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Energy & Sustainability

Weekly Trend: How the Blue LED Will Spark Technological Transformations in the 21st Century

The Royal Swedish Academy in Stockholm announced last month that the Nobel Prize in Physics will be awarded to three physicists who revolutionized the way we illuminate spaces. Isamu Akasaki, Hiroshi Amano and Shuji Nakamura will be honored for their collective efforts to develop the blue LED, or light emitting diode, in the early 1990s. Unlike the red and green LEDs, the blue LED has the potential to change the world by providing a cheap and energy efficient white light source.

The committee that selected these physicists for the prize believes that while incandescent light bulbs were the main lighting source of the previous century, LED lights will illuminate the 21st century. This endorsement alone is a big pat on the back for these innovators—but what does their invention of the blue LED mean for people in the United States and abroad? Why is this creation significant and worthy of such prestigious recognition?

For starters, this technology is transformative because of its environmentally friendly and long-lasting nature. Cheap solar panels are able to generate enough energy to power LEDs. Running on solar power alone, these lights can last up to 100,000 hours, drastically outperforming their incandescent and compact-florescent predecessors.

To understand the LED’s true significance, though, start by looking in your back pocket for the answer. Light emitting diodes are already used in smart phones, as well as in your television, computer and car. However, the future uses of LED lighting are even brighter.

In the developed world, LEDs have become pervasive in street lighting, dramatically changing the urban landscape. These energy-efficient lights are replacing inefficient traditional street lamps and simultaneously providing innovators with new opportunities to reduce light pollution. With about 40 percent of the average city’s electricity bill going toward street lighting—half of which is wasted—the invention of blue LED and mechanisms to customize lighting in urban environments have the potential to make a sizable impact on a city’s energy consumption.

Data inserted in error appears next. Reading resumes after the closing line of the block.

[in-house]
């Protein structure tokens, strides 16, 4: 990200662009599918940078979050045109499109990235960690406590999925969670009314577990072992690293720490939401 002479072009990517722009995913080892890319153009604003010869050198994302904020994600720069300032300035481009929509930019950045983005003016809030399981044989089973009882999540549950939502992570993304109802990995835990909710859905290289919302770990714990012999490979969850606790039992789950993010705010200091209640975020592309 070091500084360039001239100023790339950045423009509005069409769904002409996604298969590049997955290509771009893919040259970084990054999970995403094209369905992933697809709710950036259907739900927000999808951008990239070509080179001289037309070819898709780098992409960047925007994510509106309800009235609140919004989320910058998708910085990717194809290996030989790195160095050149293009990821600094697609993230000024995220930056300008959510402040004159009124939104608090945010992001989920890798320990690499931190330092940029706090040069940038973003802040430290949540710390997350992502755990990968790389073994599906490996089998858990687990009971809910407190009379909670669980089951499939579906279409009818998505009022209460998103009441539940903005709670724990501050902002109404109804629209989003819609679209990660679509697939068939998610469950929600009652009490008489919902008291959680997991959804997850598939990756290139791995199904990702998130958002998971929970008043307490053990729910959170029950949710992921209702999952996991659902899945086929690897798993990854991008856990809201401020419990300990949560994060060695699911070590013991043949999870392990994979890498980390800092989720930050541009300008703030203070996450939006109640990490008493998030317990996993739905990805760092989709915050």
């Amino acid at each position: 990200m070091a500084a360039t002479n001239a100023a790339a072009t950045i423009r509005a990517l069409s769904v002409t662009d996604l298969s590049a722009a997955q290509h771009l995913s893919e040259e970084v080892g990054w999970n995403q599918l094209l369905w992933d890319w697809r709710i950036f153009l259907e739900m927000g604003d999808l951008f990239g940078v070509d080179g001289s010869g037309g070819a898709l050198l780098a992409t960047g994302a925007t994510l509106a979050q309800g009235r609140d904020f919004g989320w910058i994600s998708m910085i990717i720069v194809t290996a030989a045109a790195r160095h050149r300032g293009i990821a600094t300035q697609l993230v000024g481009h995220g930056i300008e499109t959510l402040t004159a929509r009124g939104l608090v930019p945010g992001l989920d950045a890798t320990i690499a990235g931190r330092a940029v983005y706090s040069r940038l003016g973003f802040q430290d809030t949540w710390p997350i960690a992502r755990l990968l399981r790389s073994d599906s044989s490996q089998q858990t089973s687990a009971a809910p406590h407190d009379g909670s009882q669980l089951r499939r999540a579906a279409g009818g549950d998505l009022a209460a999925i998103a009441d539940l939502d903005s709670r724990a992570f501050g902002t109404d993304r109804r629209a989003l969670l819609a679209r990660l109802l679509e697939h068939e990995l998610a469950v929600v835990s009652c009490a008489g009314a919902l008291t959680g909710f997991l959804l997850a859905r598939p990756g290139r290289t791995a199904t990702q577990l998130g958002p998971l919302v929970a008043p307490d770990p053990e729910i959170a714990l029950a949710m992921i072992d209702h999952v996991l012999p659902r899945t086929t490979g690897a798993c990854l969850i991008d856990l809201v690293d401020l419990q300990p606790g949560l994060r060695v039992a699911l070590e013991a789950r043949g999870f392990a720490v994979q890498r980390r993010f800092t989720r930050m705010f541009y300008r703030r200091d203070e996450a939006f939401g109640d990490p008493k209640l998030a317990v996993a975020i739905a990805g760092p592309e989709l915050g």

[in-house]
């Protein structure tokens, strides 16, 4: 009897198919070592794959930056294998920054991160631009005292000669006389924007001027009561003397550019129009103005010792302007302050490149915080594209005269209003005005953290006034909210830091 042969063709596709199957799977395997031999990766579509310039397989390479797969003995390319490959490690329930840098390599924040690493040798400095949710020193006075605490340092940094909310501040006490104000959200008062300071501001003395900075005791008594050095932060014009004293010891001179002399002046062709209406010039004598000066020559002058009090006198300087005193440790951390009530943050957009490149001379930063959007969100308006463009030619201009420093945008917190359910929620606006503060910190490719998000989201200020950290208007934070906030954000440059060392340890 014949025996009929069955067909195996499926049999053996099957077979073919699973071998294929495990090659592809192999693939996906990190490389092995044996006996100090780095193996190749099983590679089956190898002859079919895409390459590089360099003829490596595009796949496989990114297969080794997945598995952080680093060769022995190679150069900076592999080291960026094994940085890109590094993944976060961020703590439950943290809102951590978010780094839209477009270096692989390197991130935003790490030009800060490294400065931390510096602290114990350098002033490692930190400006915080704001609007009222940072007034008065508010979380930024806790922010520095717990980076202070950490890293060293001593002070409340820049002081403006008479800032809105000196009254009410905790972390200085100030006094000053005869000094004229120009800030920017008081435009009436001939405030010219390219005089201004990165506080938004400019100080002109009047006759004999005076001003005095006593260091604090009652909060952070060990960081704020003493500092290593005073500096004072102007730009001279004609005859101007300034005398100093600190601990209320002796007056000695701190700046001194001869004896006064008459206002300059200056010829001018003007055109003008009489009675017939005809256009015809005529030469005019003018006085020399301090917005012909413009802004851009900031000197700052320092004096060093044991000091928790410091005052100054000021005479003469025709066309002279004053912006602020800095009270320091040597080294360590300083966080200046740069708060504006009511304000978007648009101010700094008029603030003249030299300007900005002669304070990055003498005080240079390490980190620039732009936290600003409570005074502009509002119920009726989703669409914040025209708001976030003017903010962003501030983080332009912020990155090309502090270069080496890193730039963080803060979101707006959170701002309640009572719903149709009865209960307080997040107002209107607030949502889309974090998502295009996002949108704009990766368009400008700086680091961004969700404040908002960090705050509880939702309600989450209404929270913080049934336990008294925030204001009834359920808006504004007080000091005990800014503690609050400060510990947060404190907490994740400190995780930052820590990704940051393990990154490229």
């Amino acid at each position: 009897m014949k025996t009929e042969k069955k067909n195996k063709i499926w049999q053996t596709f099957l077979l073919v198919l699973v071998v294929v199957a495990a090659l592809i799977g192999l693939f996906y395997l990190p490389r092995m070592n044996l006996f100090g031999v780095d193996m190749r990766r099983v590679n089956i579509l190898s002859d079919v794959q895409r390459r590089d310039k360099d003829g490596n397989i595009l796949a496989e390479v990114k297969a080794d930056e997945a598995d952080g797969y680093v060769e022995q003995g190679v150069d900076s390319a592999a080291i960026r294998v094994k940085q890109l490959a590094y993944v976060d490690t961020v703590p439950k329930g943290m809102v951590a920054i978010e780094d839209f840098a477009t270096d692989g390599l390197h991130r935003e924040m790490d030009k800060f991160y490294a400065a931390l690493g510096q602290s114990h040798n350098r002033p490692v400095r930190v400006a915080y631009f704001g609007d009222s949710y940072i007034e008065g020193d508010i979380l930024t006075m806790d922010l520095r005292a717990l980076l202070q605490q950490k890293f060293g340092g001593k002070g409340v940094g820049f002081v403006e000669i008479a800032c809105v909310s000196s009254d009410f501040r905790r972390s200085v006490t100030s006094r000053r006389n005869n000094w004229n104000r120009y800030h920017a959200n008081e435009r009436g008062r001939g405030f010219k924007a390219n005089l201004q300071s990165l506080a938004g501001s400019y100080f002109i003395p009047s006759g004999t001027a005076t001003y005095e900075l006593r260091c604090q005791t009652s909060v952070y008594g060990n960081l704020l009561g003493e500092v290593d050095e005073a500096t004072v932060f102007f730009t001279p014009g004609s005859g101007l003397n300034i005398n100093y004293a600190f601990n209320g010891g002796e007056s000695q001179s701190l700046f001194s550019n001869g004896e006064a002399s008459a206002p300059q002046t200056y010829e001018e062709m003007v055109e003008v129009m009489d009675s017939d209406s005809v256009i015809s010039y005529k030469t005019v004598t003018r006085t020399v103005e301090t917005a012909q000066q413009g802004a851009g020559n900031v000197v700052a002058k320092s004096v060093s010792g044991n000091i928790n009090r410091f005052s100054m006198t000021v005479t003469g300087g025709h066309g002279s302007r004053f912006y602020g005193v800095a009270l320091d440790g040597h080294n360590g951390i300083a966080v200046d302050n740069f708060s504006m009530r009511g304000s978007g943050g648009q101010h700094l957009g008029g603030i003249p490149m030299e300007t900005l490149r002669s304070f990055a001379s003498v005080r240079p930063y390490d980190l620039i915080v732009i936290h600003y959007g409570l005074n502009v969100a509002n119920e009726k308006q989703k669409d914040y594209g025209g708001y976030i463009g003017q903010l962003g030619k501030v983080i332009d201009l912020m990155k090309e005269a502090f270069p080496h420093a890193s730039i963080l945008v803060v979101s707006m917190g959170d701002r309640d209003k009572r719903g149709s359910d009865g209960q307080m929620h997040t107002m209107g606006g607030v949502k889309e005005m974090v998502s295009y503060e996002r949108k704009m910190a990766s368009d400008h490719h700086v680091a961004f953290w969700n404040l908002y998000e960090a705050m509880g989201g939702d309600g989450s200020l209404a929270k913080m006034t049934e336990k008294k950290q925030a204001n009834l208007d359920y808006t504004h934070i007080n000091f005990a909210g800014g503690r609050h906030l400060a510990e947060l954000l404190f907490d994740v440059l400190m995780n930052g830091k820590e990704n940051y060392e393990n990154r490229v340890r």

For example, Denmark is now developing a bed of street lighting in a suburb of Copenhagen that features LED lighting. These lights are paired with sensors and mechanisms that can increase and decrease the light emitted from each lamp given the presence of a car or pedestrian. While they are more expensive upfront, LEDs have the potential to curb energy costs as well as carbon footprints of businesses and cities alike.

As a result, startups and innovators are taking note of the opportunities associated with energy efficient lighting and the potential to make meaningful changes to cities and communities near and far.

For example, Digital Lumens is pairing the energy-efficient technology of LEDs with networking technology in order to create a more intelligent lighting system. This type of technology not only cuts costs of energy for customers but also minimizes negative environmental impacts. ByteLight, another Boston-based startup, utilizes LED technology to revolutionize the way we shop while Soraa, founded by Nobel laureate Nakamura, utilizes the blue LED to create and sell “world-record-setting” energy efficient lamps.

While the aforementioned companies focus on improvements in urban environments in the developed world there are also ample opportunities for LED technology to impact communities in the developing world.

LED lighting has the potential to bring light to 1.5 billion people around the world who currently lack access to power grids and rely on unsustainable sources of light after the sun sets. Providing these people with solar powered LEDs could have a plethora of positive effects for individuals and societies in developing worlds, including increased safety, the ability to engage in any activity that requires light after the sun sets and connecting previously disengaged people to the digital world.

At home and abroad, LED technology is going to drastically change the world. Entrepreneurs working to utilize LED and combine them with other technologies and mechanisms have the potential to make positive transformations to the developed and developing world. The announcement of the Nobel Prize winners is a reminder that the way we light the world is undergoing revolutionary changes that will undoubtedly spark more innovation across all industries.

Carolyn Peyser

Carolyn is a senior at Tufts University majoring in Sociology and minoring in Communications and Media Studies. 

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